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Etymology 1[edit]

From Anglo-Norman alai, from Old French aloi, from aloiier.


alloy (plural alloys)

  1. A metal that is a combination of two or more elements, at least one of which is a metal.
  2. An admixture; something added which stains, taints etc.
    • 1603, John Florio, translating Michel de Montaigne, Essays, II.20:
      Metrodorus said that in sadnesse there is some aloy of pleasure.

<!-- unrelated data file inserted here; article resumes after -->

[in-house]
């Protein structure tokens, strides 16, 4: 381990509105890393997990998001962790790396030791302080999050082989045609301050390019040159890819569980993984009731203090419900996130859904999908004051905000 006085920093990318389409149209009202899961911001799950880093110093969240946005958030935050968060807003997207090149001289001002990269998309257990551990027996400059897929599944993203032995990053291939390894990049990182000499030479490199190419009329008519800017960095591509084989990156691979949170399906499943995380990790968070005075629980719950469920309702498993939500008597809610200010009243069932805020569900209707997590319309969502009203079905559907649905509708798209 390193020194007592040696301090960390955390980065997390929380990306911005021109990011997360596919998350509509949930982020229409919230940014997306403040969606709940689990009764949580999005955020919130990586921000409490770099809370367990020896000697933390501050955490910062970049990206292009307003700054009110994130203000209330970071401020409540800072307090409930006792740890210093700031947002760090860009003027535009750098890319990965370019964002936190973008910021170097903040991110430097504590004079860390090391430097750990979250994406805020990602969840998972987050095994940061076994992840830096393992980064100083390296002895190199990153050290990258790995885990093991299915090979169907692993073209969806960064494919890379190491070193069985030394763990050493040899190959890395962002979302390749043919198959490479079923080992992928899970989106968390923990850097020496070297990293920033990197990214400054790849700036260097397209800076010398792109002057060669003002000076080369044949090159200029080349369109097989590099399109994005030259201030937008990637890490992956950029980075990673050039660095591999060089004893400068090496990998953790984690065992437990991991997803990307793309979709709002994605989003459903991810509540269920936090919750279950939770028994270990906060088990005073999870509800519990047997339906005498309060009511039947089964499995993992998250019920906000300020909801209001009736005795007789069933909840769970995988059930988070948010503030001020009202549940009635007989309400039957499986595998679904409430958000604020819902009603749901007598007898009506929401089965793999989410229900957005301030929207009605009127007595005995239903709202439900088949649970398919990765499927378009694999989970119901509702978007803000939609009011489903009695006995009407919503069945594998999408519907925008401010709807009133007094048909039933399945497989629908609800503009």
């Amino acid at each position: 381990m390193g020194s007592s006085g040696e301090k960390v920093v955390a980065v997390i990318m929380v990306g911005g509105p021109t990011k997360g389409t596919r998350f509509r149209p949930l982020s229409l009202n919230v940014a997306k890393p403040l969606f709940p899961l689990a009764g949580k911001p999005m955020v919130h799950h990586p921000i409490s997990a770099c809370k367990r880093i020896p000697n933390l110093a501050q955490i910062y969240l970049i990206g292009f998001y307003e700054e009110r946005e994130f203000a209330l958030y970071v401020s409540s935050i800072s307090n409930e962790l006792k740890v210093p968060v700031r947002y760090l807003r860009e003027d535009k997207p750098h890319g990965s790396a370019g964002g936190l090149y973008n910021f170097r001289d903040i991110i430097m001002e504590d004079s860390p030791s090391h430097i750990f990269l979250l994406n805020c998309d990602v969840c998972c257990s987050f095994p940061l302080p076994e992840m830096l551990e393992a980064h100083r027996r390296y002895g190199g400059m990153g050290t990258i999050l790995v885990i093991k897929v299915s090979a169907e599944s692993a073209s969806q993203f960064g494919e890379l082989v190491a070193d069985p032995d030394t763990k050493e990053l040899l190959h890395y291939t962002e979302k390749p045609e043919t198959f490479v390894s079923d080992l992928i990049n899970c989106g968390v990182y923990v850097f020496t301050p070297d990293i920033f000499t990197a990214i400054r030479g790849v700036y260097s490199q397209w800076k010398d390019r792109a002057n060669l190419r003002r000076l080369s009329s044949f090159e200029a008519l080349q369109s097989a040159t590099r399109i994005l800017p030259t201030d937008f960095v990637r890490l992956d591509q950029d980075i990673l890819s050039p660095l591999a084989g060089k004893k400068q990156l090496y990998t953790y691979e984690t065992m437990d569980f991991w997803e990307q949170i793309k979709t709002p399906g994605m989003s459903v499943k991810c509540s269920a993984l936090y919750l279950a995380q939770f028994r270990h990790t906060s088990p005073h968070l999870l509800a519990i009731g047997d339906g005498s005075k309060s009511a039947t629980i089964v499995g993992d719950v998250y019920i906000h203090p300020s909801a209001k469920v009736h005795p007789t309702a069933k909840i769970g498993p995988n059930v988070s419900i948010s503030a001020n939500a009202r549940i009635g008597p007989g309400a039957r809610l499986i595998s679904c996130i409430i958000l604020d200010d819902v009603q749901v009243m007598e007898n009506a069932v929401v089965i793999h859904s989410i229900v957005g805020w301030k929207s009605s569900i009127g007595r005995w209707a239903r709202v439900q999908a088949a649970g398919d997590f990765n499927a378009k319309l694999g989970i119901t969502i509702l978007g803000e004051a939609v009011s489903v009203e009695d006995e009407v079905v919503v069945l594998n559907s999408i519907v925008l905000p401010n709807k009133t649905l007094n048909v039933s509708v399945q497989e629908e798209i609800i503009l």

Derived terms[edit]

Etymology 2[edit]

From Old French aloiier (assemble, join), from Latin alligare (bind to, tie to), compound of ad (to) + ligare (to bind).


alloy (third-person singular simple present alloys, present participle alloying, simple past and past participle alloyed)

  1. To mix or combine; often used of metals.
  2. To reduce the purity of by mixing with a less valuable substance.
    to alloy gold with silver or copper, or silver with copper
  3. (figuratively) To impair or debase by mixture.
    to alloy pleasure with misfortunes

See also[edit]